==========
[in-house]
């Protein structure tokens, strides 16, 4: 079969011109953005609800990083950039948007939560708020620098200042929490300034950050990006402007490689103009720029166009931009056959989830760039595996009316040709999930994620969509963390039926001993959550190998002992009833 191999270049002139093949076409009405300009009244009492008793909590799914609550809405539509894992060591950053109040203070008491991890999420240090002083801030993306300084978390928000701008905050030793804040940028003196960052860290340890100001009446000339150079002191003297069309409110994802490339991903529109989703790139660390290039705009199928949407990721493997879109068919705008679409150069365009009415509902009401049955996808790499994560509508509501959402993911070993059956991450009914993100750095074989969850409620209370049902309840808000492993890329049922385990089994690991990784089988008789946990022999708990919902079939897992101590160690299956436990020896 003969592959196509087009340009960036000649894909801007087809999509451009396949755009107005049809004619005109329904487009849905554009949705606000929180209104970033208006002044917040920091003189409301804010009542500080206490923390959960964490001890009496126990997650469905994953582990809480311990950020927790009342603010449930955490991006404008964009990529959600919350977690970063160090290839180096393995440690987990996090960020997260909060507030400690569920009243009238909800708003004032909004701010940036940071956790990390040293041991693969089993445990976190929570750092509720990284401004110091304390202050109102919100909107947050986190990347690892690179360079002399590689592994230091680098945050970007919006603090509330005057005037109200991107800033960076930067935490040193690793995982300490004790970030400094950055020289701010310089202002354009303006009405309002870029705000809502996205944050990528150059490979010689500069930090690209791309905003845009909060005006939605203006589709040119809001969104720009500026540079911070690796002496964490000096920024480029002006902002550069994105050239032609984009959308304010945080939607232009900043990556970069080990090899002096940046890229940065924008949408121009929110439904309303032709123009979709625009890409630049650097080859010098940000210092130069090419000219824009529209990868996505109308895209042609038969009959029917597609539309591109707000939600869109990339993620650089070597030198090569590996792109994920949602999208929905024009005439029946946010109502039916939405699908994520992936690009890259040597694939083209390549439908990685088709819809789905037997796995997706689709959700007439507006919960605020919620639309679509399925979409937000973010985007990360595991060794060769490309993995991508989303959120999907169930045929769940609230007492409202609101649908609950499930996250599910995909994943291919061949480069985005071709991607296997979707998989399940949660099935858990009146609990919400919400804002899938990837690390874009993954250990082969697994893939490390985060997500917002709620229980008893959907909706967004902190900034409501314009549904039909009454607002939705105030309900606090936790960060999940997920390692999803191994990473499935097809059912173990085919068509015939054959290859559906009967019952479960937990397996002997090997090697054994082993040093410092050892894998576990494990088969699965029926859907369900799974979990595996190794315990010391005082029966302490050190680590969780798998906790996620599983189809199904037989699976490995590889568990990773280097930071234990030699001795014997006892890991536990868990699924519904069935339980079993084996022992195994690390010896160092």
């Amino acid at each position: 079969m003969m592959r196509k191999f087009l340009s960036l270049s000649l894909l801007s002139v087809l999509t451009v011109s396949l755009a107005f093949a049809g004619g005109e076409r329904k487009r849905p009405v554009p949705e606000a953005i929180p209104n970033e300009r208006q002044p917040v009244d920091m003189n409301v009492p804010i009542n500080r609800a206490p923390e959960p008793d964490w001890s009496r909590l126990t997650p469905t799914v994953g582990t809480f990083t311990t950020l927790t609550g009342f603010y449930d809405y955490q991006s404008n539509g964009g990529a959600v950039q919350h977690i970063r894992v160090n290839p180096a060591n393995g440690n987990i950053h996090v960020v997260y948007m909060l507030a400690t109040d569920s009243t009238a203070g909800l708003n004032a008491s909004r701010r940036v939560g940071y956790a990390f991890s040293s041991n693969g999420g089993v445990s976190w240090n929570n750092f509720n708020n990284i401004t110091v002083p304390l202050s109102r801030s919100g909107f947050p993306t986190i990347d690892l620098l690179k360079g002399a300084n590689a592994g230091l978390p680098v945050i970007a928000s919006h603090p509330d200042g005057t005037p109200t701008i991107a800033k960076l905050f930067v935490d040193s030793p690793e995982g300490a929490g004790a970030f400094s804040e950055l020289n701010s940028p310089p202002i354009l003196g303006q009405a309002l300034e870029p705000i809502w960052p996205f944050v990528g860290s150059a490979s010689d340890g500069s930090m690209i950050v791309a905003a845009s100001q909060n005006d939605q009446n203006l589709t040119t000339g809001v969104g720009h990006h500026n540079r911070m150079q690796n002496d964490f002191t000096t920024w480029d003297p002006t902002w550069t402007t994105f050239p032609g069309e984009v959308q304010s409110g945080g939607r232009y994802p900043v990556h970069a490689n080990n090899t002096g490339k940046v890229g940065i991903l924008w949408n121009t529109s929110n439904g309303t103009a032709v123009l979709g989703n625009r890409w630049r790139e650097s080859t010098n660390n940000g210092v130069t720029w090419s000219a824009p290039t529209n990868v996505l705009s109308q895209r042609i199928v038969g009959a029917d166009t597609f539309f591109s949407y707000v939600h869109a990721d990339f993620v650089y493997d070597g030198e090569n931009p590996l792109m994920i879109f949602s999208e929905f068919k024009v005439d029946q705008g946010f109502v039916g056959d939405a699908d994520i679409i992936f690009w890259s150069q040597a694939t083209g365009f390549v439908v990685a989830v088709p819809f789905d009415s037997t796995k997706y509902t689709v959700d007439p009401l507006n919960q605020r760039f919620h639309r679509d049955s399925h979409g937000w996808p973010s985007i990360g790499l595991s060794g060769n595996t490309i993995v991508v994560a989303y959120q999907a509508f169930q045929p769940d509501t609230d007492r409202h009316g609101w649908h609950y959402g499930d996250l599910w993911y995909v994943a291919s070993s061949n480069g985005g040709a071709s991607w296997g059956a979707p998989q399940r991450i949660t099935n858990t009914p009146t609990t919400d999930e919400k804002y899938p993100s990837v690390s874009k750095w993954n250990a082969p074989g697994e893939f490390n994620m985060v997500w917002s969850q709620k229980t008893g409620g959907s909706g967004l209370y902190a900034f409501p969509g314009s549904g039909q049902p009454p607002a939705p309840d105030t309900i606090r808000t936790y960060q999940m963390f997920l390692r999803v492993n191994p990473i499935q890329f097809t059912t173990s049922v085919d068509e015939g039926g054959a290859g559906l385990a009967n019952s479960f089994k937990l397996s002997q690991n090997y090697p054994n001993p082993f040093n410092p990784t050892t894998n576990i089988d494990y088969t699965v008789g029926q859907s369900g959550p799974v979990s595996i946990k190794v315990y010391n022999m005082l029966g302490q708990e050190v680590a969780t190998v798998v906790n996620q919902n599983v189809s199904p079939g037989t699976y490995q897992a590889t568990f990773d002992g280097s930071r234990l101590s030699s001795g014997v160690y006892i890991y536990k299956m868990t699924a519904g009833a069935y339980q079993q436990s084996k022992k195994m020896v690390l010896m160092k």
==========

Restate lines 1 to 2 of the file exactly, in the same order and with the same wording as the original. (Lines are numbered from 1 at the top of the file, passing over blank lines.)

[in-house]
């Protein structure tokens, strides 16, 4: 079969011109953005609800990083950039948007939560708020620098200042929490300034950050990006402007490689103009720029166009931009056959989830760039595996009316040709999930994620969509963390039926001993959550190998002992009833 191999270049002139093949076409009405300009009244009492008793909590799914609550809405539509894992060591950053109040203070008491991890999420240090002083801030993306300084978390928000701008905050030793804040940028003196960052860290340890100001009446000339150079002191003297069309409110994802490339991903529109989703790139660390290039705009199928949407990721493997879109068919705008679409150069365009009415509902009401049955996808790499994560509508509501959402993911070993059956991450009914993100750095074989969850409620209370049902309840808000492993890329049922385990089994690991990784089988008789946990022999708990919902079939897992101590160690299956436990020896 003969592959196509087009340009960036000649894909801007087809999509451009396949755009107005049809004619005109329904487009849905554009949705606000929180209104970033208006002044917040920091003189409301804010009542500080206490923390959960964490001890009496126990997650469905994953582990809480311990950020927790009342603010449930955490991006404008964009990529959600919350977690970063160090290839180096393995440690987990996090960020997260909060507030400690569920009243009238909800708003004032909004701010940036940071956790990390040293041991693969089993445990976190929570750092509720990284401004110091304390202050109102919100909107947050986190990347690892690179360079002399590689592994230091680098945050970007919006603090509330005057005037109200991107800033960076930067935490040193690793995982300490004790970030400094950055020289701010310089202002354009303006009405309002870029705000809502996205944050990528150059490979010689500069930090690209791309905003845009909060005006939605203006589709040119809001969104720009500026540079911070690796002496964490000096920024480029002006902002550069994105050239032609984009959308304010945080939607232009900043990556970069080990090899002096940046890229940065924008949408121009929110439904309303032709123009979709625009890409630049650097080859010098940000210092130069090419000219824009529209990868996505109308895209042609038969009959029917597609539309591109707000939600869109990339993620650089070597030198090569590996792109994920949602999208929905024009005439029946946010109502039916939405699908994520992936690009890259040597694939083209390549439908990685088709819809789905037997796995997706689709959700007439507006919960605020919620639309679509399925979409937000973010985007990360595991060794060769490309993995991508989303959120999907169930045929769940609230007492409202609101649908609950499930996250599910995909994943291919061949480069985005071709991607296997979707998989399940949660099935858990009146609990919400919400804002899938990837690390874009993954250990082969697994893939490390985060997500917002709620229980008893959907909706967004902190900034409501314009549904039909009454607002939705105030309900606090936790960060999940997920390692999803191994990473499935097809059912173990085919068509015939054959290859559906009967019952479960937990397996002997090997090697054994082993040093410092050892894998576990494990088969699965029926859907369900799974979990595996190794315990010391005082029966302490050190680590969780798998906790996620599983189809199904037989699976490995590889568990990773280097930071234990030699001795014997006892890991536990868990699924519904069935339980079993084996022992195994690390010896160092």